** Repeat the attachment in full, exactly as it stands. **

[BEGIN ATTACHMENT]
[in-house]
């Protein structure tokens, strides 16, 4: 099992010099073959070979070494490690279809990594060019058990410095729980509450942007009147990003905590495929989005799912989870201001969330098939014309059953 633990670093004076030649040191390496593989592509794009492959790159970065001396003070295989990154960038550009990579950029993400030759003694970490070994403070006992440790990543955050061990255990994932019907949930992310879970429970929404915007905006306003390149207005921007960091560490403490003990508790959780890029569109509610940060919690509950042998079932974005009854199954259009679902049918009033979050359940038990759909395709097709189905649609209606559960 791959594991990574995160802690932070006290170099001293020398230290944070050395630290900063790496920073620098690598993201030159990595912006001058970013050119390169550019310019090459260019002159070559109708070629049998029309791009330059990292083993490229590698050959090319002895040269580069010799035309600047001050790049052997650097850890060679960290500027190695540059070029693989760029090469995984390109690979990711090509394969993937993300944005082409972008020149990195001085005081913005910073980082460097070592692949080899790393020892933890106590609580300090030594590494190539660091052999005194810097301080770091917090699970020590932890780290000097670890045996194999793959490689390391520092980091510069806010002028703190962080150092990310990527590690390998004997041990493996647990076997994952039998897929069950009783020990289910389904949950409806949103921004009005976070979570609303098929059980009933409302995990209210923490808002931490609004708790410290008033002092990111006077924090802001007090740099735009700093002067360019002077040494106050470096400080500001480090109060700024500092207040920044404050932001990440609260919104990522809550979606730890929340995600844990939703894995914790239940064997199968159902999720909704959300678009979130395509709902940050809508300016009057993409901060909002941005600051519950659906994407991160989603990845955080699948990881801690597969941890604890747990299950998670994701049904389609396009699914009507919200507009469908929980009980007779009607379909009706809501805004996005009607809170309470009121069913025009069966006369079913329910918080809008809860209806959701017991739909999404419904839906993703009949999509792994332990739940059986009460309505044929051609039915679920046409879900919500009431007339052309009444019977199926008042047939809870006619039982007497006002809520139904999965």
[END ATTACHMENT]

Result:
[in-house]
């Protein structure tokens, strides 16, 4: 099992010099073959070979070494490690279809990594060019058990410095729980509450942007009147990003905590495929989005799912989870201001969330098939014309059953 633990670093004076030649040191390496593989592509794009492959790159970065001396003070295989990154960038550009990579950029993400030759003694970490070994403070006992440790990543955050061990255990994932019907949930992310879970429970929404915007905006306003390149207005921007960091560490403490003990508790959780890029569109509610940060919690509950042998079932974005009854199954259009679902049918009033979050359940038990759909395709097709189905649609209606559960 791959594991990574995160802690932070006290170099001293020398230290944070050395630290900063790496920073620098690598993201030159990595912006001058970013050119390169550019310019090459260019002159070559109708070629049998029309791009330059990292083993490229590698050959090319002895040269580069010799035309600047001050790049052997650097850890060679960290500027190695540059070029693989760029090469995984390109690979990711090509394969993937993300944005082409972008020149990195001085005081913005910073980082460097070592692949080899790393020892933890106590609580300090030594590494190539660091052999005194810097301080770091917090699970020590932890780290000097670890045996194999793959490689390391520092980091510069806010002028703190962080150092990310990527590690390998004997041990493996647990076997994952039998897929069950009783020990289910389904949950409806949103921004009005976070979570609303098929059980009933409302995990209210923490808002931490609004708790410290008033002092990111006077924090802001007090740099735009700093002067360019002077040494106050470096400080500001480090109060700024500092207040920044404050932001990440609260919104990522809550979606730890929340995600844990939703894995914790239940064997199968159902999720909704959300678009979130395509709902940050809508300016009057993409901060909002941005600051519950659906994407991160989603990845955080699948990881801690597969941890604890747990299950998670994701049904389609396009699914009507919200507009469908929980009980007779009607379909009706809501805004996005009607809170309470009121069913025009069966006369079913329910918080809008809860209806959701017991739909999404419904839906993703009949999509792994332990739940059986009460309505044929051609039915679920046409879900919500009431007339052309009444019977199926008042047939809870006619039982007497006002809520139904999965």